lunedì 25 febbraio 2019
SIMENON SIMENON. THE WRITER PRESENTS SOME DRAMATIC CHANGES IN TWO OF HIS CHARACTERS
On how the odd couple in “Maigret Defends Himself” evolves in “Maigret’s Patience”
SIMENON . L’ECRIVAIN PRESENTE DES CHANGEMENTS DRAMATIQUES DANS DEUX DE SES PERSONNAGES
Comment le couple étrange dans “Maigret se défend” évolue dans “La Patience de Maigret”
SIMENON SIMENON. LO SCRITTORE PRESENTA DEI CAMBIAMENTI DRAMMATICI IN DUE DEI SUOI PERSONAGGI
Come la coppia strana in "Maigret sotto inchiesta" e evolve ne "La pazienza di Maigret"
In the second of these two closely linked Maigret novels, both recently released by Penguin in new English translations, two central characters evolve dramatically as the Chief Inspector resumes what his colleagues refer to as “Maigret’s Longest Investigation.” Manuel , his long-term ‘friend’ but his prime suspect in a 20-year string of jewel robberies, gets murdered and Aline , Manuel’s long-term companion but Maigret’s antagonist, offers no help in exploring the whys and wherefores.
The two people who now challenge Maigret’s patience in the second novel had seemed to be a good match in the first novel. Manuel loved Aline “most passionately and most tenderly,” and “she became his life.’ In turn, Aline was “tender” toward her “boss,” cared for all his needs “like a child,” and “defended him like a tigress.” As an observer, Maigret developed “feelings of fondness” and “soft spots” of “ for them both. However, as the second story unfolds, an unsuspected dichotomy comes to light, driving Maigret’s feelings about them in completely opposite directions. He becomes more affectionate toward departed Manuel and more annoyed with surviving Aline.
Maigret considered Manuel “a wild beast with long fangs” when they first met. Yet, despite their “little war” over the jewel heists, things changed so that “their encounters could have passed for those of two old friends.” By the time of Manuel’s death, Maigret views the “smart guy” as “a tough but tender man.” Afterwards, Maigret experiences “if not sorrow, at least a particular nostalgia deep down” and feels “a kind of admiration” for him. “Although they were on different sides of the fence,” Maigret now appreciates the “subtle bonds, difficult to define, that built up between the two men.” Even the word respect was too strong,” Maigret “could not help having a certain esteem for him.” And thus, his affection for Manuel grows.
It goes the opposite way with Aline. In the beginning, she had “exerted a kind of fascination on him” and he felt “much sympathy and even a certain admiration” for her. Yet, after the murder, her behavior rapidly erodes this sort of thinking. There is “such hatred: and “such defiance” in her look that Maigret “expected to see her rush forward with her claws out.” She is so “disdainful” and “resentful” and “aggressive” while they are “at war” that Maigret comes to doubt what he used to believe about her relationship with Manuel, specifically that “As far as I could tell she loved him.” Indeed, it was “as if [her] true nature was coming to the surface,” for Aline changes both emotionally and physically. “The Chief Inspector witnesses a kind of collapse,” such that she “scarcely resembles” the Aline he “had known for a natural beauty that made her exciting.” Hair undone, no makeup, badly dressed, she needs a bath. “All that remains is a kind of tracked animal, withdrawn, afraid, worrying about her fate.”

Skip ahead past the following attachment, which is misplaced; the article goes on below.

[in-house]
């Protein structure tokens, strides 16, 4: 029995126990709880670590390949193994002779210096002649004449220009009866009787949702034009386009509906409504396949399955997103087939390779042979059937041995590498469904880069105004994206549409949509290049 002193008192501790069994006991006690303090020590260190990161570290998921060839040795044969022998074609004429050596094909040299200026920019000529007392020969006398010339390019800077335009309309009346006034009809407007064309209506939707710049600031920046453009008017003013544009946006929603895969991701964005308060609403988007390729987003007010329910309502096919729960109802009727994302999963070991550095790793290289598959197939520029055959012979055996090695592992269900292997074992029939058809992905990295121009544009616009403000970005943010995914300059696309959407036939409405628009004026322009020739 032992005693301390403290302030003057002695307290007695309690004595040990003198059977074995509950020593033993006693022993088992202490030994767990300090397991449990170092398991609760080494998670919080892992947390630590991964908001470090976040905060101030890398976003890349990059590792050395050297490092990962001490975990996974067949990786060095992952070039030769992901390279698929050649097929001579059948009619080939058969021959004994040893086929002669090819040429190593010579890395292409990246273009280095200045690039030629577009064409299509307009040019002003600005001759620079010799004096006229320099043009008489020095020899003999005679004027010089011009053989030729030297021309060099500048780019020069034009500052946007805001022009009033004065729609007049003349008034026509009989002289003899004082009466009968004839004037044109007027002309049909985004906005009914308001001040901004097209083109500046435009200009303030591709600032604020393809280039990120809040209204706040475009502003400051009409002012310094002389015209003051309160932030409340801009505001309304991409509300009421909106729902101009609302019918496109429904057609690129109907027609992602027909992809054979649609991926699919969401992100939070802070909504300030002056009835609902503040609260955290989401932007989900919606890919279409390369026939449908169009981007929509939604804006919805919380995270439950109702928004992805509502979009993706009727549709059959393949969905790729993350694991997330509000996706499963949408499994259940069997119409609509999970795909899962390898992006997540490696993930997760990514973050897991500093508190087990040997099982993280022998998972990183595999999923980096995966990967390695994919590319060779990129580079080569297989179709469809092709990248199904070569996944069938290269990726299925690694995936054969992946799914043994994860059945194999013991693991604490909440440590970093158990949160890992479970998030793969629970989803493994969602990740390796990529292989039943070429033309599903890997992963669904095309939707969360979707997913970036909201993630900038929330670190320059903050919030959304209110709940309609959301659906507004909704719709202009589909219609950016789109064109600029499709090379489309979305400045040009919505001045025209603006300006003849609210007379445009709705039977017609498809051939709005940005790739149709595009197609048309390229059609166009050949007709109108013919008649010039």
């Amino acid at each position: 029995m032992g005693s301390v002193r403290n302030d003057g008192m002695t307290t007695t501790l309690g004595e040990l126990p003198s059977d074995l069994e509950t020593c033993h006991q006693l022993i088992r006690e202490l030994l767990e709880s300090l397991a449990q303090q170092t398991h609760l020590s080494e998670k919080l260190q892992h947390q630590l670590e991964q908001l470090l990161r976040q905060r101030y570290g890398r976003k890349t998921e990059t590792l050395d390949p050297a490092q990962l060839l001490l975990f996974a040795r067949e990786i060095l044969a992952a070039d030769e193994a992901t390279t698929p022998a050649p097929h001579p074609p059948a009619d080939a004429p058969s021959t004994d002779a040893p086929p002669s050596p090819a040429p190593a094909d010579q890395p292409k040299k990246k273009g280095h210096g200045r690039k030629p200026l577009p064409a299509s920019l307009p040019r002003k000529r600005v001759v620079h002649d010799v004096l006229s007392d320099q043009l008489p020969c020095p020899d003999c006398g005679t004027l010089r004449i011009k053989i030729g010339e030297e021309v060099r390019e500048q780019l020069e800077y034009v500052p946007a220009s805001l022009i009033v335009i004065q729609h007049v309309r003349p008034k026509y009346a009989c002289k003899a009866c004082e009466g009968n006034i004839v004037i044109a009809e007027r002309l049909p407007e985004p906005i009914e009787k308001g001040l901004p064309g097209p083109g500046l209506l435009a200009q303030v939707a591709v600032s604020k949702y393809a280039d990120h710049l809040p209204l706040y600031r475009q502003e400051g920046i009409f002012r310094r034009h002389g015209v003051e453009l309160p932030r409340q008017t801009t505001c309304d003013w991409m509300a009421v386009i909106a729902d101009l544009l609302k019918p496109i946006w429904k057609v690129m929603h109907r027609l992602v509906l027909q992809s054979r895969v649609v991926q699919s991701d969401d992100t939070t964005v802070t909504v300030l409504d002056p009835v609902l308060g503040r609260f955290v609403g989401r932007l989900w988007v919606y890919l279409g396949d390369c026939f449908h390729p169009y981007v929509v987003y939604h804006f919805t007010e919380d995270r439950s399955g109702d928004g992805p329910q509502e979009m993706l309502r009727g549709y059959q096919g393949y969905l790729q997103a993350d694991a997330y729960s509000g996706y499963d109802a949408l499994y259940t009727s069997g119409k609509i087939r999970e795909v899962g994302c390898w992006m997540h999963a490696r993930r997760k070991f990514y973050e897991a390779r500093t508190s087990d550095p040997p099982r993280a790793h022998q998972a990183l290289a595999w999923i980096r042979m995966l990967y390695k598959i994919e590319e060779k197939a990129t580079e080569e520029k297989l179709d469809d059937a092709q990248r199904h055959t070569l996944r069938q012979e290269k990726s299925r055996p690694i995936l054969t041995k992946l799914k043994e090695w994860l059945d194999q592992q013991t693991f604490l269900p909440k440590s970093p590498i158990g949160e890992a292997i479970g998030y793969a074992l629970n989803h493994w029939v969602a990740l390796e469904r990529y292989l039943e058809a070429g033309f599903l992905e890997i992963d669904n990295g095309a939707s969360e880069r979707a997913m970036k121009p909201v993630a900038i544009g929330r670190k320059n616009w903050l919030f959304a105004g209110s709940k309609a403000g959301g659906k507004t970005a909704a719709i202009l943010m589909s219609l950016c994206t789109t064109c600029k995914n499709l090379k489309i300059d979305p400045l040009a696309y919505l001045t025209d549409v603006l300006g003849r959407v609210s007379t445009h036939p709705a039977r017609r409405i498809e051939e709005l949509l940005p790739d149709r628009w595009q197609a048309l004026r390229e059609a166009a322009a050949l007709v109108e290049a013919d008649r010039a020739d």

As Aline degenerates, Maigret’s suspicion and annoyance increase. “At times she behaves like a child,” and he “wants to slap” her. He actually comes very close “to striking her face with his hand, if not his fist.” More importantly, as his anger accumulates, so does the evidence, ultimately allowing him to bring those he suspects of Manuel’s murder together. In a final confrontation scene, Aline the tigress does, in fact, scratch her newly discovered lover’s face. Not only does Maigret succeed in solving the robberies and the murder, but he also gets the spin-off satisfaction of learning fundamental truths about his elusive ‘friend’ and the grieving ‘widow.’
David P Simmons
Pubblicato da Maurizio Testa alle 12:09